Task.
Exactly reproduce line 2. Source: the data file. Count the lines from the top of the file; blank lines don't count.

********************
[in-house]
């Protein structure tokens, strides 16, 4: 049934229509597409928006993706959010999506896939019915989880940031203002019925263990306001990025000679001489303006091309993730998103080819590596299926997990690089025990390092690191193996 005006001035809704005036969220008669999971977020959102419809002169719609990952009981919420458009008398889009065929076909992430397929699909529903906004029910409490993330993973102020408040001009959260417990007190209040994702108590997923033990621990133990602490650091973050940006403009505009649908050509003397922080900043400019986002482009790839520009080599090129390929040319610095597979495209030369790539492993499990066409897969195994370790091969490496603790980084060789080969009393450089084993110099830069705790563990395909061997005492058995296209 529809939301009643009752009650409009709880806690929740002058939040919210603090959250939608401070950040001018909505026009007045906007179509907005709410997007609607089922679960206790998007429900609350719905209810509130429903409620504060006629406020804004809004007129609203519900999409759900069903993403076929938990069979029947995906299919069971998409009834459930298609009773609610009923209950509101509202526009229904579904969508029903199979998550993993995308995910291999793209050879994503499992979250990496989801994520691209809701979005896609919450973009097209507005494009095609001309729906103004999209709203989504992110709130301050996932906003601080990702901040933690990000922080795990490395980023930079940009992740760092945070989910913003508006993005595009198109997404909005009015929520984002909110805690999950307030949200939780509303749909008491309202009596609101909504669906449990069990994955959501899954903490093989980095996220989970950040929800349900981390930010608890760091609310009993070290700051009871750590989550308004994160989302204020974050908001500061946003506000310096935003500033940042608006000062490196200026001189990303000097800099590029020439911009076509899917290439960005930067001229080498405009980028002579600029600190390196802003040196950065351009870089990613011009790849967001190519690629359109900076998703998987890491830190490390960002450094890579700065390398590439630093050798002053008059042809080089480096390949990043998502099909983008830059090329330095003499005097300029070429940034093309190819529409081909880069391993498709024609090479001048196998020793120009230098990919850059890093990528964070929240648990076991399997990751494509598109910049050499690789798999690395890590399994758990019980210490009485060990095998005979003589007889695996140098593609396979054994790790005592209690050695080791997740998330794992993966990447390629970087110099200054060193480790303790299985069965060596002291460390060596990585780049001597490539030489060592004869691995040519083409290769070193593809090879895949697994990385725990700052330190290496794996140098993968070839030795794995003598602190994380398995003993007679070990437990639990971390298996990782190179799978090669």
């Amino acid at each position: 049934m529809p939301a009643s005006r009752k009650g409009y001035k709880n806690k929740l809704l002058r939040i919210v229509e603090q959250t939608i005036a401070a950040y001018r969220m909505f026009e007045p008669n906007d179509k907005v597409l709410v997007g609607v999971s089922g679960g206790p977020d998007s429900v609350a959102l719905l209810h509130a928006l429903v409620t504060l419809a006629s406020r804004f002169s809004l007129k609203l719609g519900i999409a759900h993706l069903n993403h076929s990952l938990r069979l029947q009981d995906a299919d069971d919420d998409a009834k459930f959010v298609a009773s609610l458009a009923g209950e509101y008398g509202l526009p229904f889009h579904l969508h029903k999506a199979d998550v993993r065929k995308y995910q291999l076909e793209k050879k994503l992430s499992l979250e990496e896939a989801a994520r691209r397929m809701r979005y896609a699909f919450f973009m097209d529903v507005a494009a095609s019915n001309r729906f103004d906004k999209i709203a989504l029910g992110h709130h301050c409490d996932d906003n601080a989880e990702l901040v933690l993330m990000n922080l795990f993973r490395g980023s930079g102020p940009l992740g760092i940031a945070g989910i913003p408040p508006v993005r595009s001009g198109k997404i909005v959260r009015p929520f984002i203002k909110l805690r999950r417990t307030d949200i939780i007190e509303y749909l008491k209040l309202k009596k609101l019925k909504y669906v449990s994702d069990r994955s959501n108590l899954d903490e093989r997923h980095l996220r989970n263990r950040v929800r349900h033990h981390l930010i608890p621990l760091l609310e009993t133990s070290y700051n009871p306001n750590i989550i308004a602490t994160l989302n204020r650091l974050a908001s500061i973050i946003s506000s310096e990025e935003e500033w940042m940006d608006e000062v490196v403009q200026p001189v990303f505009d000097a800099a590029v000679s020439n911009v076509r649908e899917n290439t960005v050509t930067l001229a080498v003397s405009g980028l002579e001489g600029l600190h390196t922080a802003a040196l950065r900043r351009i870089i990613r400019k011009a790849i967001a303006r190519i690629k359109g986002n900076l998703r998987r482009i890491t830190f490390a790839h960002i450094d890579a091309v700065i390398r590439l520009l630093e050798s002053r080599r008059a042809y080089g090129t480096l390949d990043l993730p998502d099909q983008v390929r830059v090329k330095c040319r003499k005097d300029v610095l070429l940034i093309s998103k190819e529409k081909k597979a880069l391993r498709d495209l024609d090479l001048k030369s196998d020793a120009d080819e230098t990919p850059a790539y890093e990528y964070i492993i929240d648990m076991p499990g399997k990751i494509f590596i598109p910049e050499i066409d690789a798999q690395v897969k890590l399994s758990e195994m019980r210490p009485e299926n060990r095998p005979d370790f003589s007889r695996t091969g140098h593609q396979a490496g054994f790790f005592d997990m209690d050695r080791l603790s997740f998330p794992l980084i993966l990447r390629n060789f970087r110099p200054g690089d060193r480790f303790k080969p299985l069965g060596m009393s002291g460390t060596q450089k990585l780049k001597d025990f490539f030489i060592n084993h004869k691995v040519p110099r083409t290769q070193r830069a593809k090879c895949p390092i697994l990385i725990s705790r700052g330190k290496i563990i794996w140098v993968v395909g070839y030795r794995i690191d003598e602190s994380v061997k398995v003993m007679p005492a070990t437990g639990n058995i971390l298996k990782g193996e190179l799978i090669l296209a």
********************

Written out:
């Protein structure tokens, strides 16, 4: 049934229509597409928006993706959010999506896939019915989880940031203002019925263990306001990025000679001489303006091309993730998103080819590596299926997990690089025990390092690191193996 005006001035809704005036969220008669999971977020959102419809002169719609990952009981919420458009008398889009065929076909992430397929699909529903906004029910409490993330993973102020408040001009959260417990007190209040994702108590997923033990621990133990602490650091973050940006403009505009649908050509003397922080900043400019986002482009790839520009080599090129390929040319610095597979495209030369790539492993499990066409897969195994370790091969490496603790980084060789080969009393450089084993110099830069705790563990395909061997005492058995296209 529809939301009643009752009650409009709880806690929740002058939040919210603090959250939608401070950040001018909505026009007045906007179509907005709410997007609607089922679960206790998007429900609350719905209810509130429903409620504060006629406020804004809004007129609203519900999409759900069903993403076929938990069979029947995906299919069971998409009834459930298609009773609610009923209950509101509202526009229904579904969508029903199979998550993993995308995910291999793209050879994503499992979250990496989801994520691209809701979005896609919450973009097209507005494009095609001309729906103004999209709203989504992110709130301050996932906003601080990702901040933690990000922080795990490395980023930079940009992740760092945070989910913003508006993005595009198109997404909005009015929520984002909110805690999950307030949200939780509303749909008491309202009596609101909504669906449990069990994955959501899954903490093989980095996220989970950040929800349900981390930010608890760091609310009993070290700051009871750590989550308004994160989302204020974050908001500061946003506000310096935003500033940042608006000062490196200026001189990303000097800099590029020439911009076509899917290439960005930067001229080498405009980028002579600029600190390196802003040196950065351009870089990613011009790849967001190519690629359109900076998703998987890491830190490390960002450094890579700065390398590439630093050798002053008059042809080089480096390949990043998502099909983008830059090329330095003499005097300029070429940034093309190819529409081909880069391993498709024609090479001048196998020793120009230098990919850059890093990528964070929240648990076991399997990751494509598109910049050499690789798999690395890590399994758990019980210490009485060990095998005979003589007889695996140098593609396979054994790790005592209690050695080791997740998330794992993966990447390629970087110099200054060193480790303790299985069965060596002291460390060596990585780049001597490539030489060592004869691995040519083409290769070193593809090879895949697994990385725990700052330190290496794996140098993968070839030795794995003598602190994380398995003993007679070990437990639990971390298996990782190179799978090669």